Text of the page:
| Mesquite FireFighters
Mesquite fire history
The Early Years
While preparing the story of the history of the Mesquite Fire Department, literally thousands of photographs were sorted, labeled, and scanned. By chance, one photo captured the interest of this committee. It was an old photo, most likely taken mid-1940's, at what appeared to be a Fourth of July celebration. On a banner, painted on the stage were the words, “Mesquite Volunteer Fire Department, organized 1916, reorganized 1939." Could this be? Local tradition has told us that our department was officially organized in 1939 when 13 men got together to form a more efficient fire fighting group. Upon the rediscovery of this old photo, imaginations ran wild and the painstaking task of research began.
The question of fire protection came up again at the September 1, 1910 meeting. A committee consisting of A.W. Summers, J.W. Bovell, W.O. Parker, and R.S. Kimbrough was appointed to investigate the Eureka Company, which was placed before the council by Mr. Newbegin. It is recorded that his product, the Phoenix Extinguisher, consisted of a tube with soda acid inside. It was so affordable that every business and resident could afford to purchase one or two to have on their property. This would be the first record of fire extinguishers being introduced into Mesquite.
A. F. Gross
Other early important dates and events for the Mesquite Fire Department include April 17, 1913, when the city council passed the first fire ordinance. This ordinance had been read at previous meetings, but was voted down. Sarcasm was detected by the council secretary when recording the minutes by writing, “The third and final reading was approved. Finely passed.”
In April 1916, the account of $25.00 to Alva Summers for his services as fire marshal was deferred and the council ordered the fire marshal to make a report of his work. No report was ever recorded in the minutes and on February 1, 1917, Alva Summers’ services were discontinued. Joe Asberry was then appointed as temporary fire marshal.
January 1918, the council passed a resolution to authorize the mayor to pay $100.00 from the general fund for information leading to the arrest and conviction of any party or parties guilty of arson within the city limits. Record of this practice being discontinued has not been found.
In the April 1919 council meeting, the fire marshal was instructed to make inspections of the residence district of the city and was to be allowed the expense incurred in doing so. This would become the first home inspection.
April 1921, A.J. Miller was appointed as the third fire marshal and immediately reported to the council with the first recorded fire marshal’s report. The report included ten notices including flue repair, gas pump repair, trash removal, removal of coppers from fuse sockets, and removal of kindling from under stairway. It also shows there were four fire alarms during the year for a total loss of $1200.00 including $250.00 caused to the property of Mrs. M.R. Gross and $40.00 loss to the property of Mr. J.F. McCullough that had started from a grass fire.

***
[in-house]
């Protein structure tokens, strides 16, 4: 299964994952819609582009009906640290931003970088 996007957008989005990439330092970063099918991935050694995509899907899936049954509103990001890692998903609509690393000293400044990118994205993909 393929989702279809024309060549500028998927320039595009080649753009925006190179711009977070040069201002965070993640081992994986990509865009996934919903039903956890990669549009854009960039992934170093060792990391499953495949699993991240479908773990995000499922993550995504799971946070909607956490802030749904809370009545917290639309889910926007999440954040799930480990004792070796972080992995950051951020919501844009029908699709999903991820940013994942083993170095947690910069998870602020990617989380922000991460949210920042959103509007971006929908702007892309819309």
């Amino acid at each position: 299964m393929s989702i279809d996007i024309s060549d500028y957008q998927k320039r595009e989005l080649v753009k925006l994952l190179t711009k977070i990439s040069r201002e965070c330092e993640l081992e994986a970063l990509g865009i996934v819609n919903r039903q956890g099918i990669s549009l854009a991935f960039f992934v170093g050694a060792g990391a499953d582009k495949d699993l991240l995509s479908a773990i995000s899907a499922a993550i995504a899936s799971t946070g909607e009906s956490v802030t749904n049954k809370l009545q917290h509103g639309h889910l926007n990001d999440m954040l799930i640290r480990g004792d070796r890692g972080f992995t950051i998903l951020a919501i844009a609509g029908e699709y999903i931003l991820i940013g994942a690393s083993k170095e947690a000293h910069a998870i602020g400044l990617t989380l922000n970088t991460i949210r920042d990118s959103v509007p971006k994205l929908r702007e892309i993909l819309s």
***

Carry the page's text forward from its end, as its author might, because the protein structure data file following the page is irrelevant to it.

Alderman L.C. Ebrite made a motion in September 1923, and was seconded by N.J. Porter, to organize a city fire department. The motion carried and the council authorized the secretary to begin organizing. No other record was found of this reorganization.
Fire marshal A.F. Tosch reported several fires during the April 1925 council meeting. The report showed a loss of $8800.00 in property damages for the year. The fire department laid 2800 feet of hose fighting these fires. The first fire was caused by a bad flue, the second by carelessness, third and forth was an unknown cause, the fifth was caused by electrical wiring, and the sixth and seventh by gross negligence. The key rate had been reduced by 15% that year. At this meeting, A. F. Tosch was paid the sum of $25.00 for the year for his services as fire marshal.
A council meeting was called on December 20, 1926 for the purpose of assisting in the reorganization of the fire department. The men chosen were;
Chief A.F. Tosch
1st Assistant Chief W.E. Lawrance
2nd Assistant Chief O.B. Kimble
The citizens of
On November 18,1927, the council agreed to pay B.F. Galloway $8.50 per month as rental on his building near the corner of Main and
Few fire department records were located between 1927 and February 1938 when a committee was formed to buy a truck chassis and make a trade to overhaul the pump and equipment and have it installed on the new chassis. On May 13, 1938, the front page of The Texas Mesquiter included a picture of the newly excepted fire truck. The truck was a 1938 Chevy with a 200-gallon booster tank with a 350-gpm pump. Current fire marshal, C.G. Parker was seated at the wheel. The city paid $1100.00 for the rig but it was estimated at being worth $3500.00. F.I. Walker paid $15.00 for an old fire truck chassis at the June council meeting. The minutes recorded that there were no bids above that amount. Records did not indicate the manufacture of this equipment but this sale was most likely the REO.
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Thank you Chuck Tull for all of your hard work on the Mesquite Fire history.
Page Last Updated: Apr 28, 2014 (17:35:59)